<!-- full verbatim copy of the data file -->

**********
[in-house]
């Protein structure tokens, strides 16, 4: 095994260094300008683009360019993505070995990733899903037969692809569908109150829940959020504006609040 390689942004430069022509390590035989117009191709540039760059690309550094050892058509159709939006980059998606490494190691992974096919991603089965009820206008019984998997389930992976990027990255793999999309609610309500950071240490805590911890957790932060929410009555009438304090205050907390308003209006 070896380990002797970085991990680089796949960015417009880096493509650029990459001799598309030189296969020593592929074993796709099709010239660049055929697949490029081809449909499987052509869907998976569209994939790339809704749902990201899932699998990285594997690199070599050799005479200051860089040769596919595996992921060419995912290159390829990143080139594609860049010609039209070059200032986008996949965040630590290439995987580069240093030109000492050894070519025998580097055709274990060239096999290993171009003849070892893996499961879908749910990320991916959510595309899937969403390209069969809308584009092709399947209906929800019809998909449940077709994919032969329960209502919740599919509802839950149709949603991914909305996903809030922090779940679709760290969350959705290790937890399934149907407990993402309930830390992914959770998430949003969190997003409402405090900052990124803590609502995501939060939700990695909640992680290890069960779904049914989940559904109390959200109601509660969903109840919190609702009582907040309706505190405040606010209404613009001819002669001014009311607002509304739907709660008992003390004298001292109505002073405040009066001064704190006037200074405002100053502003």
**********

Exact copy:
[in-house]
């Protein structure tokens, strides 16, 4: 095994260094300008683009360019993505070995990733899903037969692809569908109150829940959020504006609040 390689942004430069022509390590035989117009191709540039760059690309550094050892058509159709939006980059998606490494190691992974096919991603089965009820206008019984998997389930992976990027990255793999999309609610309500950071240490805590911890957790932060929410009555009438304090205050907390308003209006 070896380990002797970085991990680089796949960015417009880096493509650029990459001799598309030189296969020593592929074993796709099709010239660049055929697949490029081809449909499987052509869907998976569209994939790339809704749902990201899932699998990285594997690199070599050799005479200051860089040769596919595996992921060419995912290159390829990143080139594609860049010609039209070059200032986008996949965040630590290439995987580069240093030109000492050894070519025998580097055709274990060239096999290993171009003849070892893996499961879908749910990320991916959510595309899937969403390209069969809308584009092709399947209906929800019809998909449940077709994919032969329960209502919740599919509802839950149709949603991914909305996903809030922090779940679709760290969350959705290790937890399934149907407990993402309930830390992914959770998430949003969190997003409402405090900052990124803590609502995501939060939700990695909640992680290890069960779904049914989940559904109390959200109601509660969903109840919190609702009582907040309706505190405040606010209404613009001819002669001014009311607002509304739907709660008992003390004298001292109505002073405040009066001064704190006037200074405002100053502003």